Content from the Brookings Doha Center is now archived. After 14 years of an impactful partnership, Brookings and the Brookings Doha Center are ending their affiliation as the center launches a separate public policy institution based in Qatar. The center will continue its important work under the name the Middle East Council on Global Affairs by the end of 2021.
To the surprise of many, the Organization of Islamic Cooperation (OIC) has shown a new commitment to advancing human rights by establishing an Independent Permanent Human Rights Commission within the organization. In the Commission’s first meeting in Jakarta, Secretary General Ekmeleddin İhsanoğlu asked the 18-member Commission in his opening address to “review and update OIC instruments, including the Cairo Declaration [of Human Rights in Islam]…” If the Commission intends to indeed advance human rights, then the Cairo Declaration is the first among these instruments in need of serious revision.
In 1990, the OIC approved a document that is now referred to as the Cairo Declaration in an attempt reconcile the concept of human rights and Islam. The Declaration protects many of the universal human rights: it forbids discrimination; supports the preservation of human life, supports the protection of one’s honor, family, and property; and affirms the human right to education, medical and social care, and a clean environment.
From an international human rights perspective, the controversial nature of the Cairo Declaration lies in its claim of adherence to Shari’ah. Its preamble affirms that“fundamental rights and universal freedoms are an integral part of [Islam]” and these rights and freedoms are “binding divine commandments” revealed to the Prophet Muhammad in the Quran. The central role of Shari’ah can be clearly seen in the Declaration’s articles. Article 22 states that “Everyone shall have the right to express his opinion freely in such manner as would not be contrary to principles of Shari’ah.” Article 12, affirms that “every man shall have the right, within the framework of Shari’ah, to free movement” (nothing is said about every woman). Articles 24 and 25 further makes Shari’ah supreme by asserting that Shari’ah is the Declaration’s “only source of reference.”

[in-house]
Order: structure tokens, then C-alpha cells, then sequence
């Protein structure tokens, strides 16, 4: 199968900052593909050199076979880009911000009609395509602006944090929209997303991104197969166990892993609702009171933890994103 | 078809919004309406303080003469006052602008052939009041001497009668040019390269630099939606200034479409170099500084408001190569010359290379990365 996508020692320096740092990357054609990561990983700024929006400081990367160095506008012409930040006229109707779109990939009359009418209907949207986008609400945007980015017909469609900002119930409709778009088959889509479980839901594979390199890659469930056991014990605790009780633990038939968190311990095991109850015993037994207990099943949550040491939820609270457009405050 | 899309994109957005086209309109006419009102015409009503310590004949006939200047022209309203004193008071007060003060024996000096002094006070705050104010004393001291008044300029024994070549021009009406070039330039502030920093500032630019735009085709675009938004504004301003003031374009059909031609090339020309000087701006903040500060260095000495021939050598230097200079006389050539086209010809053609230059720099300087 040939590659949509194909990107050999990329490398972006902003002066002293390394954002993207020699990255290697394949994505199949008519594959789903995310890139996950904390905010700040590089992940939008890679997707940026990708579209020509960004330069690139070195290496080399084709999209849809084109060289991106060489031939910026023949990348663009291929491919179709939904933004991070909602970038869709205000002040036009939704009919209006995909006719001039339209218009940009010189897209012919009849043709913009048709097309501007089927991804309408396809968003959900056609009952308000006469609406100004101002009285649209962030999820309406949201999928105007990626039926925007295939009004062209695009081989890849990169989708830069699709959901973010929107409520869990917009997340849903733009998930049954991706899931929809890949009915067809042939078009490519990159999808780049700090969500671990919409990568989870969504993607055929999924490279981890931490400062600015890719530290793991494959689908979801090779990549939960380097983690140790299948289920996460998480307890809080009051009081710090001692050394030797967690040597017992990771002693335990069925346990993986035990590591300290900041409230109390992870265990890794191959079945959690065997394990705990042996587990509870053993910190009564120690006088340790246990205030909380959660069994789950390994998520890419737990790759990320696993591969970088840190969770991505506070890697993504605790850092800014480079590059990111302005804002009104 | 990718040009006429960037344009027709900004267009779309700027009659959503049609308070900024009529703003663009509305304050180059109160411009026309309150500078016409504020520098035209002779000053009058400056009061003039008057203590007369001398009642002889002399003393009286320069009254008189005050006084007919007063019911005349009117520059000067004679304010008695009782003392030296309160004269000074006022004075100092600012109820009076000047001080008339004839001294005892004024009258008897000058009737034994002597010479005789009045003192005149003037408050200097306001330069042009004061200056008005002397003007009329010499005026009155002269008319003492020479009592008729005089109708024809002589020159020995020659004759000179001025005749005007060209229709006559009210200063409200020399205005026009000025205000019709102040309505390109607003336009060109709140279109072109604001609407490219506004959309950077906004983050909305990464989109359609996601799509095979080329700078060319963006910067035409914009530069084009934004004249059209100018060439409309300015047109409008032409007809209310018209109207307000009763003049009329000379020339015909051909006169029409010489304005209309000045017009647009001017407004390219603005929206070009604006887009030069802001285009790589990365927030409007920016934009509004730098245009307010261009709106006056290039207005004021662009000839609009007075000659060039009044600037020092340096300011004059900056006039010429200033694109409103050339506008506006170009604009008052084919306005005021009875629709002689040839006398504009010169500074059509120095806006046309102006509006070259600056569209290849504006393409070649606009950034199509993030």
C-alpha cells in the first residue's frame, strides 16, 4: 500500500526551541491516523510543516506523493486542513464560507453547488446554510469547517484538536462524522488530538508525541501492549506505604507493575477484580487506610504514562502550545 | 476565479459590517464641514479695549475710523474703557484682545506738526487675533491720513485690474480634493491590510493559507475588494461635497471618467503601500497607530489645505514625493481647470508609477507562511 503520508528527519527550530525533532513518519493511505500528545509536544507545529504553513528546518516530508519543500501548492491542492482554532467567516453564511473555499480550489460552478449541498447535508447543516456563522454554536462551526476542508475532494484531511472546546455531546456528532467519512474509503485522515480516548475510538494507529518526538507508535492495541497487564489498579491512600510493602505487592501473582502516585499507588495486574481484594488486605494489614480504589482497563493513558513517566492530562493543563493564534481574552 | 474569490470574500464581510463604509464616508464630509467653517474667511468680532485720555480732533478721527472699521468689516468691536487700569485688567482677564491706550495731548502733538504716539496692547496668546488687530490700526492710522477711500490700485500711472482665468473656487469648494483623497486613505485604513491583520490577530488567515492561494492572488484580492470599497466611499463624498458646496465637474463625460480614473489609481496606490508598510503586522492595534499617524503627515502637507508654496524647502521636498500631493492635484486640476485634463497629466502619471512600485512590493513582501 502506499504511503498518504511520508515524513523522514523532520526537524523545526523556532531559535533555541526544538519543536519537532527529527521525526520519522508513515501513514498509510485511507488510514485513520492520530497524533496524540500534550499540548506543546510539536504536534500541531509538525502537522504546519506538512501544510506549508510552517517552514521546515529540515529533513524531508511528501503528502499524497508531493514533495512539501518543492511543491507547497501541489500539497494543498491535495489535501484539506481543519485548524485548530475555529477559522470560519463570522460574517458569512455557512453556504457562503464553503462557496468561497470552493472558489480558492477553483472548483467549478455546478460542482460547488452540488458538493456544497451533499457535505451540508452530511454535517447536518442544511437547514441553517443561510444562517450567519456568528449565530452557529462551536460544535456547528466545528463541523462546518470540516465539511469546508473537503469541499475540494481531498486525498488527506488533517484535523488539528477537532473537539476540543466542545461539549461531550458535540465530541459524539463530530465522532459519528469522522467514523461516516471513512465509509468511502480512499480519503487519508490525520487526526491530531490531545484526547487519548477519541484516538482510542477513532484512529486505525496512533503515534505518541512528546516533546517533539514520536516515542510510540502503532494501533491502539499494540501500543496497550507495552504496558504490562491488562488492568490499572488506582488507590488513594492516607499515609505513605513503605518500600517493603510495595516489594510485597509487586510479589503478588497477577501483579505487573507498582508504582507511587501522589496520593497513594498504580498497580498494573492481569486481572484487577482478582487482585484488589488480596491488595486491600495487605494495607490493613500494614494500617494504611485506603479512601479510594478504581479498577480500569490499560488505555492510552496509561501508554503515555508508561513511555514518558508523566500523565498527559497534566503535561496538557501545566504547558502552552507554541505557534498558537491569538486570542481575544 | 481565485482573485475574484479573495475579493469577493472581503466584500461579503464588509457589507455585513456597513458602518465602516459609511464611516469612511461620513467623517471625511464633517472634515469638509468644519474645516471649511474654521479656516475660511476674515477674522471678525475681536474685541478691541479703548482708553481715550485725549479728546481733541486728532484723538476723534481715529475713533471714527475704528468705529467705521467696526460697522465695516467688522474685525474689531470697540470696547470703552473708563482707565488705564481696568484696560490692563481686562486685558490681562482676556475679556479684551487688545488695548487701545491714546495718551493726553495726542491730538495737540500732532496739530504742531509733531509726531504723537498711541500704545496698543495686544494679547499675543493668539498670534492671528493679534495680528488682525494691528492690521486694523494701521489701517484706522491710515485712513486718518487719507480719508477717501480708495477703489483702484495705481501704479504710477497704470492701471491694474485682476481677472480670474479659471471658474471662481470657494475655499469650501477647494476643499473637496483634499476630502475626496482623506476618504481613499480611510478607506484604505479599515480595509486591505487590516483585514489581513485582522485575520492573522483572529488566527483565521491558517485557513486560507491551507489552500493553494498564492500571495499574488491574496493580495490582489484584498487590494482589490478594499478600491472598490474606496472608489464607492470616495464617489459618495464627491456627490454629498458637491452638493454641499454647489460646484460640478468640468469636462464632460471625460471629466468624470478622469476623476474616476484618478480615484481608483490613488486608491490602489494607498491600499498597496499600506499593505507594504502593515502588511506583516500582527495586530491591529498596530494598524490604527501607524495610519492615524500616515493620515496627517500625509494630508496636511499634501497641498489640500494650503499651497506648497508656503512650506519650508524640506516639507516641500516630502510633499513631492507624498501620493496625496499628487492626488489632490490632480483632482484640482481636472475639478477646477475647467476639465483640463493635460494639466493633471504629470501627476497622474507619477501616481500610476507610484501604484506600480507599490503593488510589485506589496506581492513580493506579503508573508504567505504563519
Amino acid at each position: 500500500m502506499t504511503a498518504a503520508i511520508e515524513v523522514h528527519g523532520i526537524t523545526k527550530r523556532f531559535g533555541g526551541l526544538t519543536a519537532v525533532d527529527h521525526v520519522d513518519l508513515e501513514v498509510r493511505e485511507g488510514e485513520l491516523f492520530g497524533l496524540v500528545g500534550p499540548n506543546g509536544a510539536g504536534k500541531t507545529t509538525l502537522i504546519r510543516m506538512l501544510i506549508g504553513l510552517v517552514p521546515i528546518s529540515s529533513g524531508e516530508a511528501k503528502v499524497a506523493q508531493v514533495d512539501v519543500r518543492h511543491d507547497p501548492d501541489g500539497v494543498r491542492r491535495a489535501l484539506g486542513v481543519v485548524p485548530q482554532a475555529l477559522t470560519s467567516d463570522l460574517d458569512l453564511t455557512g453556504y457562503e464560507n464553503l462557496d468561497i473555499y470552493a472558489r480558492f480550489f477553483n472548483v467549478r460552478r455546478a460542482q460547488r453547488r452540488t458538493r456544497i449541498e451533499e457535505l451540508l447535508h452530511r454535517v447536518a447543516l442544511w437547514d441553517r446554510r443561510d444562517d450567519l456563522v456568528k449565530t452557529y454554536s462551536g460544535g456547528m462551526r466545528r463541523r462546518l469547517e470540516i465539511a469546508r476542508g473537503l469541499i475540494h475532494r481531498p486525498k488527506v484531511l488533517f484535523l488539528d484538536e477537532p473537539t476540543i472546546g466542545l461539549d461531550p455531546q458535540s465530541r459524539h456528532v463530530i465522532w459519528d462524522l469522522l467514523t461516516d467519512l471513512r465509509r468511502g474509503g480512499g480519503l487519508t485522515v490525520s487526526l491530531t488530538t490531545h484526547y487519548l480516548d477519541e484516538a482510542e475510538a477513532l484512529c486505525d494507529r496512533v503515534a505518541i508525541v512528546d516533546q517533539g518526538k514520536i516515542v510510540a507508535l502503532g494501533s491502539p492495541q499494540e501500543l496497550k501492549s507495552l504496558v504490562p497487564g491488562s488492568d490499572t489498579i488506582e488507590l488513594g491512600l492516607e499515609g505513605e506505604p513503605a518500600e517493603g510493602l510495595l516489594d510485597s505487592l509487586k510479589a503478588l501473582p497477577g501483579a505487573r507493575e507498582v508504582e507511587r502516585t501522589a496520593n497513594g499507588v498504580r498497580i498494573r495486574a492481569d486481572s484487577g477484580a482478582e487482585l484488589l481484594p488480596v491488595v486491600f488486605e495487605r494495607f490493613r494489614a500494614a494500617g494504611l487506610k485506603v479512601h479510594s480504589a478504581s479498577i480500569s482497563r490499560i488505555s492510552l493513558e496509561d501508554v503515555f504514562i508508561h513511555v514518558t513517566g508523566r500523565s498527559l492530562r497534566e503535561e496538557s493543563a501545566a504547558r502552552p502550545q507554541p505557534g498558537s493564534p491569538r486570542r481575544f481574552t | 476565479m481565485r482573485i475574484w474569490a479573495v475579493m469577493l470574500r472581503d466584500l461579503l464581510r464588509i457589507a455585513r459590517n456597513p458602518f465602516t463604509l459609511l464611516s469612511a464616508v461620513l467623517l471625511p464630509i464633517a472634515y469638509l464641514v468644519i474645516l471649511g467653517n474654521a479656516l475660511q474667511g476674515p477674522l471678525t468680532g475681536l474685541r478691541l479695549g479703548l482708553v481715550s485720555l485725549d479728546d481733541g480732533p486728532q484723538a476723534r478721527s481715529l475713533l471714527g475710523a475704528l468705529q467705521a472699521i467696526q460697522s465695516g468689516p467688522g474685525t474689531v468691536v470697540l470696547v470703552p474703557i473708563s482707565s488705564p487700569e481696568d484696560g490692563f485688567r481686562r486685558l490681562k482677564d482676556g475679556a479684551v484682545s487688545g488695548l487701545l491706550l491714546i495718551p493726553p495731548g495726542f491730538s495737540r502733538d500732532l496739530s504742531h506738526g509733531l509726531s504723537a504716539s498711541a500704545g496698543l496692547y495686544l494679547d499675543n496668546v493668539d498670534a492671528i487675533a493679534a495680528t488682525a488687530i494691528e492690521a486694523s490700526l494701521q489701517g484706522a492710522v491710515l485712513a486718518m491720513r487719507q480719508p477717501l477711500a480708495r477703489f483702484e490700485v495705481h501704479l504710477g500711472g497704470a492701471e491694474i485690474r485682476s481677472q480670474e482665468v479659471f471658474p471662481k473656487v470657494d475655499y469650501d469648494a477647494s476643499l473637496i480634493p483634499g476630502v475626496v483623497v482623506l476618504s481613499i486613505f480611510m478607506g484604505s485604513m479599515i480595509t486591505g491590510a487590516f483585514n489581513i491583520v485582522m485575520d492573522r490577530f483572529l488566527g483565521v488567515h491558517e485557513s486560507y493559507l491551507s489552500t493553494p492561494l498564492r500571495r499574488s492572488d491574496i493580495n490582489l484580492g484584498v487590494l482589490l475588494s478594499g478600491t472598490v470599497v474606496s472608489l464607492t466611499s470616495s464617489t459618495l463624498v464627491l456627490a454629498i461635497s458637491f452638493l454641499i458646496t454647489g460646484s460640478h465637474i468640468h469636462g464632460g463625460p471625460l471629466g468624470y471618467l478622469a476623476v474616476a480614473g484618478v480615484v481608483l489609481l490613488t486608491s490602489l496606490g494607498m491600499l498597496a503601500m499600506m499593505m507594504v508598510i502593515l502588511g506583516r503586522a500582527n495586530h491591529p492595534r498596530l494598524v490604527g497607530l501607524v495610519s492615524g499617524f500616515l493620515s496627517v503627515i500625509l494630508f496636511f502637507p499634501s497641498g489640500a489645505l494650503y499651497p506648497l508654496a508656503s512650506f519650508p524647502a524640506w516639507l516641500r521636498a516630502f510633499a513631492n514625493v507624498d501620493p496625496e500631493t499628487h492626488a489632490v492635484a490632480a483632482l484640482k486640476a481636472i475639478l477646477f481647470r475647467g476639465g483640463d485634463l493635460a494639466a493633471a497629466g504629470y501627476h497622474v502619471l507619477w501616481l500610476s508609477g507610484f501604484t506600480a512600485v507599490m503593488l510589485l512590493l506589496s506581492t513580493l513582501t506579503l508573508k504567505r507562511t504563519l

Such shorthand and cursory use of Shari’ah gives rise to four important shortcomings. The first is that it renders the document too restrictive. Shari’ah represents an extensive moral and legal code, and limiting rights such as free speech to a Shari’ah compatible framework of values would essentially render free-speech meaningless. Furthermore, the document is rendered ambiguous., as it does not specify what constitutes Shari’ah. Given the diversity of opinions on the subject across time and between and within madhabs (schools of Islamic law), it is impossible to know what rights are protected.
Interestingly, the declaration empowers states, not individuals. In the modern world, Shari’ah has increasingly become integrated in states’ domestic legal systems. In the absence of any international authority to decide on Shari’ah, the Cairo Declaration effectively diminishes the universality of human rights by relegating them to the discretion of governments.
Finally, the declaration conflicts with international human rights. The document provides only a subordinated status to religious minorities and also prohibits conversion from Islam. It also presents glaring evidence of discrimination against women, as it provides the right to freedom of movement or marriage only to men.
These shortcomings render the Declaration useless at best and at worst harmful for human rights. Not surprisingly, the only people who take the document seriously are critics of Islam who invoke it to argue the religion’s incompatibility with human rights. Muslim advocacy groups, scholars on Islam and human rights, and even the OIC Secretary General İhsanoğlu have either ignored the declaration or have avoided defending it publicly.
As part of OIC’s new reform agenda, the Human Rights Commission presents a unique opportunity for genuine revision of the Cairo Declaration. Such revision will not only signal the OIC’s commitment to human rights, but could also increase theits legitimacy and prestige among Muslims and in the international community, adding much-needed credibility to the new Commission. For the revision process is off to a good start as it has already mobilized the relatively strong NGO community in the Muslim world. Under the leadership of MAZLUMDER, a Turkish-Islamic human rights NGO, more than 230 such organizations from 24 OIC members appealed to the OIC to “ensure space for civil society participation in the Commission and follow a process that is consultative and inclusive of civil society at all levels.”
Efforts at revision should aim to usher in a period of genuine dialogue about how Islam can enhance modern international human rights and not necessarily conflict with it. The Islamic legal and intellectual heritage provides a much stronger basis from which to engage with the liberal-secular precepts of modern international human rights. Drawing on that tradition and discarding the Cairo Declaration could deliver an Islamic Declaration on Human Rights that Muslims deserve, where its “Islamic” character can be invoked to protect more rights than those provided by similar human rights instruments, not fewer.